Titles are extremely important to Calgary-based singer, theatrical performer, author, and visual artist Vivek Shraya.
To her, a title can be evocative. It can be terrifying. It can challenge people. Or it can draw people in.
“I really think about the title as its own form of art, if not an extension of the art,” Shraya tells the Straight by phone.
In fact, she says that the title of How to Fail as a Popstar, which will be performed at this year’s PuSh International Performing Arts Festival, is what helped persuade her director, Brendan Healy, to take on the project.
Described as a theatrical memoir, the show sees Shraya sharing through anecdotes, song, and dance how she hoped to make it big in the music business. It received rave reviews when it premiered in Toronto in 2020 shortly before the pandemic turned out the lights in theatres across the country.
“I think the play is an opportunity for people to not only bear witness to my failure but to think of their own and honour it,” Shraya says. “To really think of their own and [say to themselves], ‘Like, wow, this thing didn’t work out and that kind of sucks. It kind of hurts. Here’s a space where I can sit in that feeling as opposed to needing to project a kind of resilience,’ if that makes sense.”
As a nonbinary South Asian kid born in Edmonton in 1981, Shraya gravitated to pop music, taking inspiration from Madonna, Whitney Houston, and other divas. It’s no coincidence that there’s a great deal of ’90s and early 2000s pop music in her show.
“When people think of pop music, it’s sort of seen as trivial,” Shraya says. “But when you’re a queer brown kid in Edmonton, I think pop music is an escape. It was for me. It’s how I felt I was going to get out and survive, by getting on a stage and performing.”
It's time for a "not-success story"
Shraya devours music biographies and, along the way, discovered how stars like Timbaland, Mariah Carey, and Joni Mitchell became so successful. Shraya hoped to write a similar autobiography but realized that few people were familiar with her music.
On a certain level, it troubled her that the biographies of successful music-industry figures so often followed a similar narrative. These celebrities would convey a message that they always knew that they were destined for success: the stars would align if only they worked really hard and just believed in themselves.
But Shraya realizes that there are many thousands of “not-success stories”, where people had the same belief in themselves and also tried their very best but didn’t break through in the way they would have liked. So through her show, she has created an opportunity for such people to process those emotions.
“I was really thinking: what does it mean to tell an anti-success story and the importance of telling an anti-success story?” Shraya says. “Especially in a time of social media where everything is about, ‘Look at me, I’m amazing.’ ”
She said the title How to Fail as a Popstar suddenly entered her head. And she felt that theatre was the right art form because audiences don’t need to be familiar with a back catalogue for it to work on-stage.
People Change offers classroom revelation
Nowadays, in addition to writing and performing, Shraya is an assistant professor of English in the creative-writing program at the University of Calgary. Even though she loves being on-stage, where audiences can look at her as a nonbinary performer, she actually downplays this side of herself in the classroom.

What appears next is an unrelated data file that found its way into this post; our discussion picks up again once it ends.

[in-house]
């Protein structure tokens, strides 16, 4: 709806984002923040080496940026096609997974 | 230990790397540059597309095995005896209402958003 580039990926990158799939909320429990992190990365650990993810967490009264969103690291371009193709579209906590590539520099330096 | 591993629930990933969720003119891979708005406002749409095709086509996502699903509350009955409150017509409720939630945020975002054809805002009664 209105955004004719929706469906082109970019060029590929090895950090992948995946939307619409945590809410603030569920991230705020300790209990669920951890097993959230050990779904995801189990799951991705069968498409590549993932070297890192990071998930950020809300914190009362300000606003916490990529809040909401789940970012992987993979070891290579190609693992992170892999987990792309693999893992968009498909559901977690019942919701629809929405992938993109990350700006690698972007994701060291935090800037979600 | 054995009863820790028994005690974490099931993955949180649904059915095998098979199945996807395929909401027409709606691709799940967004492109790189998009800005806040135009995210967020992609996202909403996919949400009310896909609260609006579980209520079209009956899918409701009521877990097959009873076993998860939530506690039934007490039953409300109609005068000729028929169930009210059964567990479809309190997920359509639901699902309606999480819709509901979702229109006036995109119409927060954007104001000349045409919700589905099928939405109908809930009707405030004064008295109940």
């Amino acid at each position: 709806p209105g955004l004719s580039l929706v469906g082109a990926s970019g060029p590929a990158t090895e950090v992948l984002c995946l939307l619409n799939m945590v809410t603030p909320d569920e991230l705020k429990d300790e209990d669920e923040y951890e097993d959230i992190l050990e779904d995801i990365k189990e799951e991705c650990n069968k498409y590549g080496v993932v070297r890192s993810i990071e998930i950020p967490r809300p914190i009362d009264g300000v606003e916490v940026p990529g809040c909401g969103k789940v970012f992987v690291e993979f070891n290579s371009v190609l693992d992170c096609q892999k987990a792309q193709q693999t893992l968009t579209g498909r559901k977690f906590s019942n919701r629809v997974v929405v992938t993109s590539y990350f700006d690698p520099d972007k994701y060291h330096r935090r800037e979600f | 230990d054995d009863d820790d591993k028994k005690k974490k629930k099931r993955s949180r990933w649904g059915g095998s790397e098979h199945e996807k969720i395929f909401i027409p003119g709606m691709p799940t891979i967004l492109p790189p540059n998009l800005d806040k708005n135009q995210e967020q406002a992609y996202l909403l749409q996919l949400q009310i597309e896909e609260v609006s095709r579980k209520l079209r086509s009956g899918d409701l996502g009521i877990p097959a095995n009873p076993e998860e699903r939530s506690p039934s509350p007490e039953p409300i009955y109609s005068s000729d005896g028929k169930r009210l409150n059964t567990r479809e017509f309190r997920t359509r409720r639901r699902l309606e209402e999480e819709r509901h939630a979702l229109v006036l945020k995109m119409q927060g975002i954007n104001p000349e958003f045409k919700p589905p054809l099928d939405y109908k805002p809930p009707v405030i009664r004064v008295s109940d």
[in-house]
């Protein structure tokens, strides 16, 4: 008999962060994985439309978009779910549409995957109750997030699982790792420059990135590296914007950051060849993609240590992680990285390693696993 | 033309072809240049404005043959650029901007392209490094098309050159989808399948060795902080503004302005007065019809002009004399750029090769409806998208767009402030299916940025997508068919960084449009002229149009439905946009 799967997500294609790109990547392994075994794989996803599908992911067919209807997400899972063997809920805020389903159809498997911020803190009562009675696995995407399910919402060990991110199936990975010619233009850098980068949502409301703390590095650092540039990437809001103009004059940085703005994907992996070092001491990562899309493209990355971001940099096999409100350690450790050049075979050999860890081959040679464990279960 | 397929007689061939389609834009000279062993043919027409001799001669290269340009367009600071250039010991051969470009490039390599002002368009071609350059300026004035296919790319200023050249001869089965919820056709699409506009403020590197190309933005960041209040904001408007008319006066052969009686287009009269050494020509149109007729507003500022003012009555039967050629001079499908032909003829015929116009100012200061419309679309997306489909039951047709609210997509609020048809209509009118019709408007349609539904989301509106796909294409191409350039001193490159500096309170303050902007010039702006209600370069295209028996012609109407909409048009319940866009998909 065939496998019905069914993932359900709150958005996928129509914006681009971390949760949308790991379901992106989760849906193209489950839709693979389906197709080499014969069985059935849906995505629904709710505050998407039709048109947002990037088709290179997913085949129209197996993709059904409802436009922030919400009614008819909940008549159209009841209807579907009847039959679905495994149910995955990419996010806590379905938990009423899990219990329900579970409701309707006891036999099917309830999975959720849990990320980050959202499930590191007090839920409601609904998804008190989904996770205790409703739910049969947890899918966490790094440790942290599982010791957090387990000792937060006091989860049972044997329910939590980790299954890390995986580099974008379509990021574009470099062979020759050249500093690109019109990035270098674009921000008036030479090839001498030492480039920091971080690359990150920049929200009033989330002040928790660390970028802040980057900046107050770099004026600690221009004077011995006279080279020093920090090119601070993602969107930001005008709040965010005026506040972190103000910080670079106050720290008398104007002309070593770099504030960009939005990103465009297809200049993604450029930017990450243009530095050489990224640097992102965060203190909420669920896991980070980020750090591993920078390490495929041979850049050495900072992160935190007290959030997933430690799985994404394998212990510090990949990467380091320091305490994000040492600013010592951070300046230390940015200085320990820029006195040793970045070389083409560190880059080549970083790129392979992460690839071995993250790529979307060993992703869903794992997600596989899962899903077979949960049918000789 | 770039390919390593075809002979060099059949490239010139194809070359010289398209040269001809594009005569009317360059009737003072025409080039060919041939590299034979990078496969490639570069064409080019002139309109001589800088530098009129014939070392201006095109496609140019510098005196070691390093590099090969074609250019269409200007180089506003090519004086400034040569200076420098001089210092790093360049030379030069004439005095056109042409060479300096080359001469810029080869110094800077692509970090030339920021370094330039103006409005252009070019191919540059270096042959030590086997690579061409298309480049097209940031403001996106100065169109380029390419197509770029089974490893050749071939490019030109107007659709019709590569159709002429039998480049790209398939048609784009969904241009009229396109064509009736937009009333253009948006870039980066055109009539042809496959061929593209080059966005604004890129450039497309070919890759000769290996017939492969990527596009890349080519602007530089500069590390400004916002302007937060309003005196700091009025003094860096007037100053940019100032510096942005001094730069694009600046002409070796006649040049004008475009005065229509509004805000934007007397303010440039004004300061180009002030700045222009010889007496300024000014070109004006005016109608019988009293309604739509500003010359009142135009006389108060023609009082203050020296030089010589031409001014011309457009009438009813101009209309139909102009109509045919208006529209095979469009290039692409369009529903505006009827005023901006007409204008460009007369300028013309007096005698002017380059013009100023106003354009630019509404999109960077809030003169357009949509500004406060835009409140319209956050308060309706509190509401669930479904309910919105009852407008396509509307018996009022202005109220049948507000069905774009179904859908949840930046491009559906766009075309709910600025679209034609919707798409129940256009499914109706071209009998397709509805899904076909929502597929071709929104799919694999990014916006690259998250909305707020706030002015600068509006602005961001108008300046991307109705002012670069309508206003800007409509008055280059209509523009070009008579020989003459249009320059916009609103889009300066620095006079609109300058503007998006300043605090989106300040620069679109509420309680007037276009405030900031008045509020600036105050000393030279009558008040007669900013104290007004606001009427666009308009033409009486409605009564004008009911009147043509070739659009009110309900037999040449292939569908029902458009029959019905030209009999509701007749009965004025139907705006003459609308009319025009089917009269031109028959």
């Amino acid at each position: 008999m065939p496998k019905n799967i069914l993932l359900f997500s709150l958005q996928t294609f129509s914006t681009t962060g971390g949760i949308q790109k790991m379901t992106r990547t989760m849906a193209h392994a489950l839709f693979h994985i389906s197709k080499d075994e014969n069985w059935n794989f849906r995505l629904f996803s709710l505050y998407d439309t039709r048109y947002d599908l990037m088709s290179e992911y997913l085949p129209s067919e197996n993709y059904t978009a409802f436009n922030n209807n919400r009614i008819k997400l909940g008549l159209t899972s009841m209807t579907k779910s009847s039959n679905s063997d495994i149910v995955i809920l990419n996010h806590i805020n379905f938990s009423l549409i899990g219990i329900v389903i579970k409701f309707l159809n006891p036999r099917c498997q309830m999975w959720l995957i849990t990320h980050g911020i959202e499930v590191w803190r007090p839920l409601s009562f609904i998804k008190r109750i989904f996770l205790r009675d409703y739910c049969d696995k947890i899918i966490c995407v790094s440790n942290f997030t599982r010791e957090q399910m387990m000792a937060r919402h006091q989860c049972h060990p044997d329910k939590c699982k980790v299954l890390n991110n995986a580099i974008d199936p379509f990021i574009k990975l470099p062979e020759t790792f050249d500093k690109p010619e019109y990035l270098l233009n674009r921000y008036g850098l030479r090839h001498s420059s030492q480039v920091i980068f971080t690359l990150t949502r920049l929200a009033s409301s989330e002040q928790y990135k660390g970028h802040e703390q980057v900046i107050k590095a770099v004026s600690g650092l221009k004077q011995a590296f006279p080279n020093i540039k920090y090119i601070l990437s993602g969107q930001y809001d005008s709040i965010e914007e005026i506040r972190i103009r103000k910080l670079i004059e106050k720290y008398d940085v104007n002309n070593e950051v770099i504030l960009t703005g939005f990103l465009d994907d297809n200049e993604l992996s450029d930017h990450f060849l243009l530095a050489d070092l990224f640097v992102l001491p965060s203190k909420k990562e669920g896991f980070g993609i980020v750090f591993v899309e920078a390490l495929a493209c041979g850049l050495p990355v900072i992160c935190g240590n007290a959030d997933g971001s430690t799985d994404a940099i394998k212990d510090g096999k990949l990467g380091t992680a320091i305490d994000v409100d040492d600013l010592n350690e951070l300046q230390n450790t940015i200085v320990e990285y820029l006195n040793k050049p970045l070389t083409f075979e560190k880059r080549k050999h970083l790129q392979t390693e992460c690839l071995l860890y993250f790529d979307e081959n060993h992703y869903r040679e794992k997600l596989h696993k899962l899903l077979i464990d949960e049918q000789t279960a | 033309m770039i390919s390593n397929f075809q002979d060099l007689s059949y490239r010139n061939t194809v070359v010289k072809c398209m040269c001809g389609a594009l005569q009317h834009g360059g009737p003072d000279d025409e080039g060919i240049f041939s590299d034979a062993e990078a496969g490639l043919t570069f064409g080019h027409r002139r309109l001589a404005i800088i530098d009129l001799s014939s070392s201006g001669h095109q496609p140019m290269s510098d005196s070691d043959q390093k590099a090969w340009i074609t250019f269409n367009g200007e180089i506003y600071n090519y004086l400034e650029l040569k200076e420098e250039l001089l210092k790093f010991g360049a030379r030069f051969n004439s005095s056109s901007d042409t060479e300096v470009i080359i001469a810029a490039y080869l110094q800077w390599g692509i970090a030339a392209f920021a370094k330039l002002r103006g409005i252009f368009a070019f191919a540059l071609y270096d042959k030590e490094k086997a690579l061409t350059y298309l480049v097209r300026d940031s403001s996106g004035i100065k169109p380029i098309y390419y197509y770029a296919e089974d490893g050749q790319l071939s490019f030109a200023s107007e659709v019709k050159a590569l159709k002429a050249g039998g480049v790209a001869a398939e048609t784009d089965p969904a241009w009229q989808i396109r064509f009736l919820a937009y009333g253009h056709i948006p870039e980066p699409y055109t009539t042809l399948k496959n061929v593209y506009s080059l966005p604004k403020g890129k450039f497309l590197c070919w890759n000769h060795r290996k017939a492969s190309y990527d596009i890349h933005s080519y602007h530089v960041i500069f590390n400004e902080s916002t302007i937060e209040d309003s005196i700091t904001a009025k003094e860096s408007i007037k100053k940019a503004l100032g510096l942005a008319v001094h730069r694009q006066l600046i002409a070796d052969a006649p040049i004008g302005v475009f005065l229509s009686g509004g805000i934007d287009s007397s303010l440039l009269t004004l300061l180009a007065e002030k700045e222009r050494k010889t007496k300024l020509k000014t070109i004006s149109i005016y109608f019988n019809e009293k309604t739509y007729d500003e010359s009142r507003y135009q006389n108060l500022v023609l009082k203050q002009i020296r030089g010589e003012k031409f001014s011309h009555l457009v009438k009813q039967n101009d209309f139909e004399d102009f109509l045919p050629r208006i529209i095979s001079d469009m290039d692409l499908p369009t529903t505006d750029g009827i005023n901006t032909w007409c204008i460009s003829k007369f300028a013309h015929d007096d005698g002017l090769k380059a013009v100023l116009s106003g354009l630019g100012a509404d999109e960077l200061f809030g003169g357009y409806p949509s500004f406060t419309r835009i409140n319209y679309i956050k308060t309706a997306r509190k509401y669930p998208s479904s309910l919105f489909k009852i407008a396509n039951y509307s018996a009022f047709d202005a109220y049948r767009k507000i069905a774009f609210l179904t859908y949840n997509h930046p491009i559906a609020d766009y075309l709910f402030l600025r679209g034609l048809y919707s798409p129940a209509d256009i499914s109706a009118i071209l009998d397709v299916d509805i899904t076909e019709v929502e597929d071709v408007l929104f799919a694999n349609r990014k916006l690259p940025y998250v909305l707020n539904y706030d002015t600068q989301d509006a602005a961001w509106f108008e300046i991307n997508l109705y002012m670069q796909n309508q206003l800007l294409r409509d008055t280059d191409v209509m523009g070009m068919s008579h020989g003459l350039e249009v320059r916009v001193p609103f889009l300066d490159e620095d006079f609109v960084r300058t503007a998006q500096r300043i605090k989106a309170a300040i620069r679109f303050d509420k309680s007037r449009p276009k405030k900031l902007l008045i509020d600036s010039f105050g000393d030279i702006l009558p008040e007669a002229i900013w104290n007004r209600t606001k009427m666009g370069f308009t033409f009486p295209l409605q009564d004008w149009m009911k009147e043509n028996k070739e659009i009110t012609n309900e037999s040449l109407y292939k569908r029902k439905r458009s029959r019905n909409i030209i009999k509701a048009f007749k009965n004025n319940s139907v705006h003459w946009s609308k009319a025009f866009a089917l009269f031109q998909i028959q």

Her new book, People Change, reveals that she prefers wearing a “uniform”—a white dress shirt with black leggings—so that she’s approachable to students while not overexpressing her gender.
“Being at the front of the classroom, my job inevitably involves being looked at, but when you are gender non-conforming, you are also prey to a particular kind of omnipresent fixation, a perplexed gaze,” Shraya writes in People Change. “So here I choose assimilation as a means of self-preservation, because the freedom to express my interiority through my external choices is a privilege I don’t always have.”
She wants to take attention away from her appearance so that more emphasis will be placed on education and learning. It’s a deliberate choice born out of consideration for her students.
In her interview, Shraya also comes across as an exceedingly considerate person, thanking the Straight for covering her work and expressing gratitude to audience members courageous enough to attend live theatre in the midst of the pandemic.
Her new book and the stage show both acknowledge that, in her younger years, Shraya was a devotee of a popular Indian guru, Sathya Sai Baba, who died in 2011. With his giant afro and bright orange robe, Sai Baba presented a rock-star aesthetic to the then impressionable Shraya.
“That was, like, one of my early introductions to a public persona,” she says.
Sai Baba also talked a lot in his life about being the embodiment of masculine and feminine energy. That prompts Shraya to suggest that it’s “not a leap, in some ways, that I’ve ended up who I am and with the life that I have chosen when these were some of my earliest experiences”.
“This was someone who was not only talking about in a lot of ways being gender nonconforming but in a lot of ways he was beloved, right?” Shraya adds. “And so when you’re a 13-year-old kid and you’re trying to figure out how to be loved and how to be safe, he made sense as being aspirational.”
Because Hinduism is entrenched in this idea of devotion, Sai Baba was, in a way, the first love of her life, even though she no longer prays to him. But she does reveal that she sings a bhajan (a Hindu prayer) in the show and that as a child, she was fascinated with Bharatanatyam dance.
“You know, people will always cherish and remember the first love of their life—and the love of their life will always be part of their fabric,” Shraya says. “Sai Baba will always be part of my fabric.”